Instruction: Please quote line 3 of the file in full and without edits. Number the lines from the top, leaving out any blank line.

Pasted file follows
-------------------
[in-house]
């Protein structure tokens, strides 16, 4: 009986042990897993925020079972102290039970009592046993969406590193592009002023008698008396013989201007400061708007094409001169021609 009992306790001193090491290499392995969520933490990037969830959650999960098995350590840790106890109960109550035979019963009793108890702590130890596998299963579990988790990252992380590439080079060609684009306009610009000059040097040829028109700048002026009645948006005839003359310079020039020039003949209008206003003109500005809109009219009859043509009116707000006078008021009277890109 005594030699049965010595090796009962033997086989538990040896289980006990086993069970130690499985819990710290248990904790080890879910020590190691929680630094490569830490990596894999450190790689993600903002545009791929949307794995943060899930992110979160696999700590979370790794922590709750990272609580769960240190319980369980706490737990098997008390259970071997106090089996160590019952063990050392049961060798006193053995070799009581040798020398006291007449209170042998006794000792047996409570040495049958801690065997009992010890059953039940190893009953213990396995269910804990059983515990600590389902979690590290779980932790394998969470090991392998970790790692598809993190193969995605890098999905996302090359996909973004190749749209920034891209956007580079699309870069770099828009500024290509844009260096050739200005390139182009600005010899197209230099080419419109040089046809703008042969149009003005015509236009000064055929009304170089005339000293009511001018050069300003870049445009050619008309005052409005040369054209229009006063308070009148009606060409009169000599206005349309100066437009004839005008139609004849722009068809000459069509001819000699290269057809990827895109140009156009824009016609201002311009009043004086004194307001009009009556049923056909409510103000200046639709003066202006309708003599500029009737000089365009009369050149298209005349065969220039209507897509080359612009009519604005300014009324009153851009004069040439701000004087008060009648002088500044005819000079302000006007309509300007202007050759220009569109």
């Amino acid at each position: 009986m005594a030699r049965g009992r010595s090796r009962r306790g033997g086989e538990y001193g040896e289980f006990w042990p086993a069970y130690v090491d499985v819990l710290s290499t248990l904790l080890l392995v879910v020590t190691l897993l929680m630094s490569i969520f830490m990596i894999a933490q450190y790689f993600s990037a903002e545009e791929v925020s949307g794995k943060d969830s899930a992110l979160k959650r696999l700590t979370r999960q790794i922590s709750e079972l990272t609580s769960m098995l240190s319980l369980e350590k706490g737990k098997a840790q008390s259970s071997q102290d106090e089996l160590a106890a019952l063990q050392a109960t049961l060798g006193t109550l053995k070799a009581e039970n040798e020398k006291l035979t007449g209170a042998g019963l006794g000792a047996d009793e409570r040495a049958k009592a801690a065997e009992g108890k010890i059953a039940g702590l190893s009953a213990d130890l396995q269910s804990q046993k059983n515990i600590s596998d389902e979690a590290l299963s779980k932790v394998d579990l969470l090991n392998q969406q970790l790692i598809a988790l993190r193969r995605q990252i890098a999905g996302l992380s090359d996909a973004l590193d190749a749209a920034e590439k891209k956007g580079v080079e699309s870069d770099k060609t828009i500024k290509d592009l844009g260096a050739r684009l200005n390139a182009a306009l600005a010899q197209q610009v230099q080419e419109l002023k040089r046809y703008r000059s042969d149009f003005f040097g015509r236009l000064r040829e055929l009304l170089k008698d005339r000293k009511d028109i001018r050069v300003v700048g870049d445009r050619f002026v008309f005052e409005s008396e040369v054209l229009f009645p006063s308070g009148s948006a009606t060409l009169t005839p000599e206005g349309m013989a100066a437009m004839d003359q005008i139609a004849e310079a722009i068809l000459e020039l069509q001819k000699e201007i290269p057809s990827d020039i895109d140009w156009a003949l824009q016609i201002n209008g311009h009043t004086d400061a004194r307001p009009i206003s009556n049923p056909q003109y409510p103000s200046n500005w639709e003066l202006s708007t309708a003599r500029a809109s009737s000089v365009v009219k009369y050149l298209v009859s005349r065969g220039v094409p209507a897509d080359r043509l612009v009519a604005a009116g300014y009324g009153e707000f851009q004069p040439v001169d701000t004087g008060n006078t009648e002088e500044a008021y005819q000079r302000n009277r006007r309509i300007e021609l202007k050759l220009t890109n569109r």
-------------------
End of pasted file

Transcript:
């Amino acid at each position: 009986m005594a030699r049965g009992r010595s090796r009962r306790g033997g086989e538990y001193g040896e289980f006990w042990p086993a069970y130690v090491d499985v819990l710290s290499t248990l904790l080890l392995v879910v020590t190691l897993l929680m630094s490569i969520f830490m990596i894999a933490q450190y790689f993600s990037a903002e545009e791929v925020s949307g794995k943060d969830s899930a992110l979160k959650r696999l700590t979370r999960q790794i922590s709750e079972l990272t609580s769960m098995l240190s319980l369980e350590k706490g737990k098997a840790q008390s259970s071997q102290d106090e089996l160590a106890a019952l063990q050392a109960t049961l060798g006193t109550l053995k070799a009581e039970n040798e020398k006291l035979t007449g209170a042998g019963l006794g000792a047996d009793e409570r040495a049958k009592a801690a065997e009992g108890k010890i059953a039940g702590l190893s009953a213990d130890l396995q269910s804990q046993k059983n515990i600590s596998d389902e979690a590290l299963s779980k932790v394998d579990l969470l090991n392998q969406q970790l790692i598809a988790l993190r193969r995605q990252i890098a999905g996302l992380s090359d996909a973004l590193d190749a749209a920034e590439k891209k956007g580079v080079e699309s870069d770099k060609t828009i500024k290509d592009l844009g260096a050739r684009l200005n390139a182009a306009l600005a010899q197209q610009v230099q080419e419109l002023k040089r046809y703008r000059s042969d149009f003005f040097g015509r236009l000064r040829e055929l009304l170089k008698d005339r000293k009511d028109i001018r050069v300003v700048g870049d445009r050619f002026v008309f005052e409005s008396e040369v054209l229009f009645p006063s308070g009148s948006a009606t060409l009169t005839p000599e206005g349309m013989a100066a437009m004839d003359q005008i139609a004849e310079a722009i068809l000459e020039l069509q001819k000699e201007i290269p057809s990827d020039i895109d140009w156009a003949l824009q016609i201002n209008g311009h009043t004086d400061a004194r307001p009009i206003s009556n049923p056909q003109y409510p103000s200046n500005w639709e003066l202006s708007t309708a003599r500029a809109s009737s000089v365009v009219k009369y050149l298209v009859s005349r065969g220039v094409p209507a897509d080359r043509l612009v009519a604005a009116g300014y009324g009153e707000f851009q004069p040439v001169d701000t004087g008060n006078t009648e002088e500044a008021y005819q000079r302000n009277r006007r309509i300007e021609l202007k050759l220009t890109n569109r």